What is Translation?

Legal Definition
Translation is the communication of the meaning of a source-language text by means of an equivalent target-language text. While interpreting—the facilitating of oral or sign-language communication between users of different languages—antedates writing, translation began only after the appearance of written literature. There exist partial translations of the Sumerian Epic of Gilgamesh (ca. 2000 BCE) into Southwest Asian languages of the second millennium BCE.

Translators always risk inappropriate spill-over of source-language idiom and usage into the target-language translation. On the other hand, spill-overs have imported useful source-language calques and loanwords that have enriched the target languages. Indeed, translators have helped substantially to shape the languages into which they have translated.

Owing to the demands of business documentation consequent to the Industrial Revolution that began in the mid-18th century, some translation specialties have become formalized, with dedicated schools and professional associations.

Because of the laboriousness of translation, since the 1940s engineers have sought to automate translation or to mechanically aid the human translator. The rise of the Internet has fostered a world-wide market for translation services and has facilitated language localization.

Translation studies systematically study the theory and practice of translation.
-- Wikipedia
Legal Definition
The copy made in one language of what has been written, or spoken in another.

2. In pleading, when a libel or an agreement, written in a foreign language, must be averred, it is necessary that a translation of it should also be given.

3. In evidence, when a witness is unable to speak the English language so as to convey his ideas, a translation of his testimony must be made. In that case, an interpreter should be sworn to translate to him, on oath, the questions propounded to him, and to translate to the court and jury his answers. 4 Mass. 81; 5 Mass. 219; 2 Caines' Rep. 155; Louis. Code of Pr. 784, 5.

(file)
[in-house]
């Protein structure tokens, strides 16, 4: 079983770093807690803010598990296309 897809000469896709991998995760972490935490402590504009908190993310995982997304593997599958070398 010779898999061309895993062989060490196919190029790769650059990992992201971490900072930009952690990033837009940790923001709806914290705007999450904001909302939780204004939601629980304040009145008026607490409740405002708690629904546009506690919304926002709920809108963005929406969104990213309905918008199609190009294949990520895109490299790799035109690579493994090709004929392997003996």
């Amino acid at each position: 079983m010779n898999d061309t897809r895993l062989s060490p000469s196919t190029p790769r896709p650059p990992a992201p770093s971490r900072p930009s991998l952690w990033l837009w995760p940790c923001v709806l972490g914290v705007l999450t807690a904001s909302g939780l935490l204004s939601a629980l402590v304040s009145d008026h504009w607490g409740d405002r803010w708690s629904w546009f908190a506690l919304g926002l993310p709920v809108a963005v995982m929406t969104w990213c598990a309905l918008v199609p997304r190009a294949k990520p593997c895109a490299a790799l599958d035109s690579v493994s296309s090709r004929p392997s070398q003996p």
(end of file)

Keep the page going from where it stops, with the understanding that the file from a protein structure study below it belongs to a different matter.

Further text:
4. It has been determined that a copyright may exist in a translation, as a literary work. 3 Ves. & Bea. 77; 2 Meriv. 441, n.

5. In the ecclesiastical law, translation denotes the removal from one place to another.; as, the bishop was translated from the diocese of A, to that of B. In the civil law, translation signifies the transfer of property. Clef des Lois Rom. h. t.

6. Swinburne applies the term translation to the bestowing of a legacy which had been given to one, on another; this is a species of ademption, (q. v.) but it differs from it in this, that there may be an ademption without a translation, but there can be no translation without an ademption. Bac. Ab. Legacies, C.

7. By translation is also meant the transfer of property, but in this sense it is seldom used. 2 Bl. Com. 294. Vide Interpreter.
-- Bouviers Law Dictionary
Legal Definition
The reproduction in one language of a book, document or speech delivered in another language. The transfer of property ; but in this sense It is seldom used. 2 Bl. Comm. 294. In ecclesiastical law. As applied to a bishop, the term denotes his removal from one diocese to another.
-- Black's Law Dictionary